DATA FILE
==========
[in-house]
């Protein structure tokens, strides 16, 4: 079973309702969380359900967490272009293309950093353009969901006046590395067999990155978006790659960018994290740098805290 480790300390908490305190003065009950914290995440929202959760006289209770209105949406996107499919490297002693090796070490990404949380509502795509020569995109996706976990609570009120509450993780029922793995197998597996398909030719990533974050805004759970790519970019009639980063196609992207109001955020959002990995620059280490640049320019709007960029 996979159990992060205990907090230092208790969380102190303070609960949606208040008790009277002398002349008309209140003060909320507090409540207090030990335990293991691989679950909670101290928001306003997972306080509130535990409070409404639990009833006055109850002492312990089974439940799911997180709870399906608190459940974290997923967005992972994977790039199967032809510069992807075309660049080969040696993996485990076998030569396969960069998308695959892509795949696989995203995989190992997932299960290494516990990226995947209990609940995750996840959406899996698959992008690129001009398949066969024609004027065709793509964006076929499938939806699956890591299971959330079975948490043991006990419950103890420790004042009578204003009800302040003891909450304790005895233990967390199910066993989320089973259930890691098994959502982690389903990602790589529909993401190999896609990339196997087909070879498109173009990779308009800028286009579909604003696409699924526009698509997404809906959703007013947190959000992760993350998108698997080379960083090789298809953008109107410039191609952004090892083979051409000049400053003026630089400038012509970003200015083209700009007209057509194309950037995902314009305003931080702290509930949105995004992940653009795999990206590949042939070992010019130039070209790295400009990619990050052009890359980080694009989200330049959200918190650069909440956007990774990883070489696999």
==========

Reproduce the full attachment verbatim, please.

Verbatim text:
[in-house]
């Protein structure tokens, strides 16, 4: 079973309702969380359900967490272009293309950093353009969901006046590395067999990155978006790659960018994290740098805290 480790300390908490305190003065009950914290995440929202959760006289209770209105949406996107499919490297002693090796070490990404949380509502795509020569995109996706976990609570009120509450993780029922793995197998597996398909030719990533974050805004759970790519970019009639980063196609992207109001955020959002990995620059280490640049320019709007960029 996979159990992060205990907090230092208790969380102190303070609960949606208040008790009277002398002349008309209140003060909320507090409540207090030990335990293991691989679950909670101290928001306003997972306080509130535990409070409404639990009833006055109850002492312990089974439940799911997180709870399906608190459940974290997923967005992972994977790039199967032809510069992807075309660049080969040696993996485990076998030569396969960069998308695959892509795949696989995203995989190992997932299960290494516990990226995947209990609940995750996840959406899996698959992008690129001009398949066969024609004027065709793509964006076929499938939806699956890591299971959330079975948490043991006990419950103890420790004042009578204003009800302040003891909450304790005895233990967390199910066993989320089973259930890691098994959502982690389903990602790589529909993401190999896609990339196997087909070879498109173009990779308009800028286009579909604003696409699924526009698509997404809906959703007013947190959000992760993350998108698997080379960083090789298809953008109107410039191609952004090892083979051409000049400053003026630089400038012509970003200015083209700009007209057509194309950037995902314009305003931080702290509930949105995004992940653009795999990206590949042939070992010019130039070209790295400009990619990050052009890359980080694009989200330049959200918190650069909440956007990774990883070489696999």